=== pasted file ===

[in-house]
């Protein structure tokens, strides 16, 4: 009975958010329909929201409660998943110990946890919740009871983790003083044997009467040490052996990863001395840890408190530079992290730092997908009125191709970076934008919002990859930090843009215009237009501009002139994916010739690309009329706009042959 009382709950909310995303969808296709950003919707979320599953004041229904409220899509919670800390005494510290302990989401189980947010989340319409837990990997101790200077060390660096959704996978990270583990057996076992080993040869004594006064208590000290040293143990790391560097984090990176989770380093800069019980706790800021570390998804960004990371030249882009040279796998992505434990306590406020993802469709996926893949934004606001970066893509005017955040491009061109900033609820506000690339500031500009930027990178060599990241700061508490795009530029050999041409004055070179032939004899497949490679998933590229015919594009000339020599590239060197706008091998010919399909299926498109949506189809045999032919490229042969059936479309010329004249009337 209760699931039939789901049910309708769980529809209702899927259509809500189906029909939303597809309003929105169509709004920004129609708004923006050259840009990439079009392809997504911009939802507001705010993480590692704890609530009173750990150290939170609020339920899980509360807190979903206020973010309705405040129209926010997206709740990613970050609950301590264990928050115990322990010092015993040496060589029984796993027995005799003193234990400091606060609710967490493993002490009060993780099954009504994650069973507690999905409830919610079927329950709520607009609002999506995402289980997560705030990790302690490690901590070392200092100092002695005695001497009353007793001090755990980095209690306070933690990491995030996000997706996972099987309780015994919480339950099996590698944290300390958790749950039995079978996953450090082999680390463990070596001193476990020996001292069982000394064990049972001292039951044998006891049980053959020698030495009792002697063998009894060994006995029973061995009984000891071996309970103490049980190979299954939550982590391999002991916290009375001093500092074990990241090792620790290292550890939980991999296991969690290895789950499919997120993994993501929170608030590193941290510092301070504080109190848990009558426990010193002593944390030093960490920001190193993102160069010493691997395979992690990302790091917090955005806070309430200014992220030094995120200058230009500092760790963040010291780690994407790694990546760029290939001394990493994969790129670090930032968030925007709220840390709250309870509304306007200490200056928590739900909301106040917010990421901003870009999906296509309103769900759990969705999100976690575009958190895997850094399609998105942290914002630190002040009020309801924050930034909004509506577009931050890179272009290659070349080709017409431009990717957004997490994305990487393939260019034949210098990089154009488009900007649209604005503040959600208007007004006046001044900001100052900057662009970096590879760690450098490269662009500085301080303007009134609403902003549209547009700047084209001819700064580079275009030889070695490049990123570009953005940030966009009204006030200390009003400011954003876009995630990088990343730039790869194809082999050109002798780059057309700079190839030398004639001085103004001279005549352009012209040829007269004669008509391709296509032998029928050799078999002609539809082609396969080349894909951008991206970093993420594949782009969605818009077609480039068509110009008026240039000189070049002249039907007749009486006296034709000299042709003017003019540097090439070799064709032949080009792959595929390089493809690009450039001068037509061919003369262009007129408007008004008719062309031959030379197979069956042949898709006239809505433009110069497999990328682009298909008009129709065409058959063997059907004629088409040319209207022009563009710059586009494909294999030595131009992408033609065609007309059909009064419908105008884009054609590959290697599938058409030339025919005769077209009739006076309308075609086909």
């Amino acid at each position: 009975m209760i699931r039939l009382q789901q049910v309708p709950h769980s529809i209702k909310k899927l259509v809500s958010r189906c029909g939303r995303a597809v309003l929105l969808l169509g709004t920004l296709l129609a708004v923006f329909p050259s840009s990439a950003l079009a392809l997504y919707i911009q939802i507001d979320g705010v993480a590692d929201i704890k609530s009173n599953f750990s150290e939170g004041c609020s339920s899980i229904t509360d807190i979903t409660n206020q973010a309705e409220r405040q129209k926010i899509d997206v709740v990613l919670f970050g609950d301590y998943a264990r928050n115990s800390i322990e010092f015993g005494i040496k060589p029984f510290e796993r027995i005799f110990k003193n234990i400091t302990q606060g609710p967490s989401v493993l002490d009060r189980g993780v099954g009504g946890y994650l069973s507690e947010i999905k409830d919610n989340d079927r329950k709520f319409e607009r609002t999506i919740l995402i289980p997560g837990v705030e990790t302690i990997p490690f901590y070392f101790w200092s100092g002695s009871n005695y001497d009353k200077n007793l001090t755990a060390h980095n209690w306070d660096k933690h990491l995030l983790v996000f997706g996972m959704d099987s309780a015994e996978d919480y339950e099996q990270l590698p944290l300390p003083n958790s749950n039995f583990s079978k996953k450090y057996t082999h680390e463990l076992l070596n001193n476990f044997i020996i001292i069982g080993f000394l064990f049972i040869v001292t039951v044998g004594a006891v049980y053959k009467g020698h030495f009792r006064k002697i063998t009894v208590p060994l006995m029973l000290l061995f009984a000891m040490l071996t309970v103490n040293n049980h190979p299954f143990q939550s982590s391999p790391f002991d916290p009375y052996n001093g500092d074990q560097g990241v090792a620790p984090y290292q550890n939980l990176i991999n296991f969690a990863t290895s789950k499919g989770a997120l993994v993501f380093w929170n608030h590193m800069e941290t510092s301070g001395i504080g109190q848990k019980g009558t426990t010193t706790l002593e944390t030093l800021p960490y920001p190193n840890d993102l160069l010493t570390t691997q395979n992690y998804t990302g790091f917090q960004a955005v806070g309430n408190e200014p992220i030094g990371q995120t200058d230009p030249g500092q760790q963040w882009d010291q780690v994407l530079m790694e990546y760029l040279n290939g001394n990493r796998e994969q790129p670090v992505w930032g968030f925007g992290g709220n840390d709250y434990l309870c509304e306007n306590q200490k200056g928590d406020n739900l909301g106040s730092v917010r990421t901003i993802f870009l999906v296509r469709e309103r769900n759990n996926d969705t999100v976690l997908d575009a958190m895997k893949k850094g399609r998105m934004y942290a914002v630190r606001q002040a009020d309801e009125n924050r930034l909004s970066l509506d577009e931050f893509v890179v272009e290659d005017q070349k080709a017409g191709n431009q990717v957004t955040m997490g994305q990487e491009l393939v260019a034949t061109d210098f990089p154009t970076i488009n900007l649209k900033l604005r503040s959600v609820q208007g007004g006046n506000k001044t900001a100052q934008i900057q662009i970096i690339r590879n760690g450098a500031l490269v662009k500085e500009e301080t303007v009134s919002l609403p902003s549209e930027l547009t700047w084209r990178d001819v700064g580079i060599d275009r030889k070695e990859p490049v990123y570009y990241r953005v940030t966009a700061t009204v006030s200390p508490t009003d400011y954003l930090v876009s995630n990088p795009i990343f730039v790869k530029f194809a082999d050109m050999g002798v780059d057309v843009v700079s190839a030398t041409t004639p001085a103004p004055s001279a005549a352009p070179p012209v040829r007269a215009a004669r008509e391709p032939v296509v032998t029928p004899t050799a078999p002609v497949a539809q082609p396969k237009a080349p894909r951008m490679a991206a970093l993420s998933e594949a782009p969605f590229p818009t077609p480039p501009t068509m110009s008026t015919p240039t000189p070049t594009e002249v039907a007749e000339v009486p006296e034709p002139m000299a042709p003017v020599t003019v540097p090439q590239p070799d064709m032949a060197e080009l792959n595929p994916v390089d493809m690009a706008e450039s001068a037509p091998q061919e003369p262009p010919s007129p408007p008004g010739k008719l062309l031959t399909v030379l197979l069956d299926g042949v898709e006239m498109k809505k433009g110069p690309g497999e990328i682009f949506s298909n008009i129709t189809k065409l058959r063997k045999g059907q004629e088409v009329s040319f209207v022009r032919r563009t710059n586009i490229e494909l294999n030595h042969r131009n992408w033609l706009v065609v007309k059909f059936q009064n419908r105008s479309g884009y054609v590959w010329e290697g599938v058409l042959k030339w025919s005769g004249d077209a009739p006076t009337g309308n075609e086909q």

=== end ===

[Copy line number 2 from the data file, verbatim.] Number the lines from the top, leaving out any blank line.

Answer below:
């Protein structure tokens, strides 16, 4: 009975958010329909929201409660998943110990946890919740009871983790003083044997009467040490052996990863001395840890408190530079992290730092997908009125191709970076934008919002990859930090843009215009237009501009002139994916010739690309009329706009042959 009382709950909310995303969808296709950003919707979320599953004041229904409220899509919670800390005494510290302990989401189980947010989340319409837990990997101790200077060390660096959704996978990270583990057996076992080993040869004594006064208590000290040293143990790391560097984090990176989770380093800069019980706790800021570390998804960004990371030249882009040279796998992505434990306590406020993802469709996926893949934004606001970066893509005017955040491009061109900033609820506000690339500031500009930027990178060599990241700061508490795009530029050999041409004055070179032939004899497949490679998933590229015919594009000339020599590239060197706008091998010919399909299926498109949506189809045999032919490229042969059936479309010329004249009337 209760699931039939789901049910309708769980529809209702899927259509809500189906029909939303597809309003929105169509709004920004129609708004923006050259840009990439079009392809997504911009939802507001705010993480590692704890609530009173750990150290939170609020339920899980509360807190979903206020973010309705405040129209926010997206709740990613970050609950301590264990928050115990322990010092015993040496060589029984796993027995005799003193234990400091606060609710967490493993002490009060993780099954009504994650069973507690999905409830919610079927329950709520607009609002999506995402289980997560705030990790302690490690901590070392200092100092002695005695001497009353007793001090755990980095209690306070933690990491995030996000997706996972099987309780015994919480339950099996590698944290300390958790749950039995079978996953450090082999680390463990070596001193476990020996001292069982000394064990049972001292039951044998006891049980053959020698030495009792002697063998009894060994006995029973061995009984000891071996309970103490049980190979299954939550982590391999002991916290009375001093500092074990990241090792620790290292550890939980991999296991969690290895789950499919997120993994993501929170608030590193941290510092301070504080109190848990009558426990010193002593944390030093960490920001190193993102160069010493691997395979992690990302790091917090955005806070309430200014992220030094995120200058230009500092760790963040010291780690994407790694990546760029290939001394990493994969790129670090930032968030925007709220840390709250309870509304306007200490200056928590739900909301106040917010990421901003870009999906296509309103769900759990969705999100976690575009958190895997850094399609998105942290914002630190002040009020309801924050930034909004509506577009931050890179272009290659070349080709017409431009990717957004997490994305990487393939260019034949210098990089154009488009900007649209604005503040959600208007007004006046001044900001100052900057662009970096590879760690450098490269662009500085301080303007009134609403902003549209547009700047084209001819700064580079275009030889070695490049990123570009953005940030966009009204006030200390009003400011954003876009995630990088990343730039790869194809082999050109002798780059057309700079190839030398004639001085103004001279005549352009012209040829007269004669008509391709296509032998029928050799078999002609539809082609396969080349894909951008991206970093993420594949782009969605818009077609480039068509110009008026240039000189070049002249039907007749009486006296034709000299042709003017003019540097090439070799064709032949080009792959595929390089493809690009450039001068037509061919003369262009007129408007008004008719062309031959030379197979069956042949898709006239809505433009110069497999990328682009298909008009129709065409058959063997059907004629088409040319209207022009563009710059586009494909294999030595131009992408033609065609007309059909009064419908105008884009054609590959290697599938058409030339025919005769077209009739006076309308075609086909």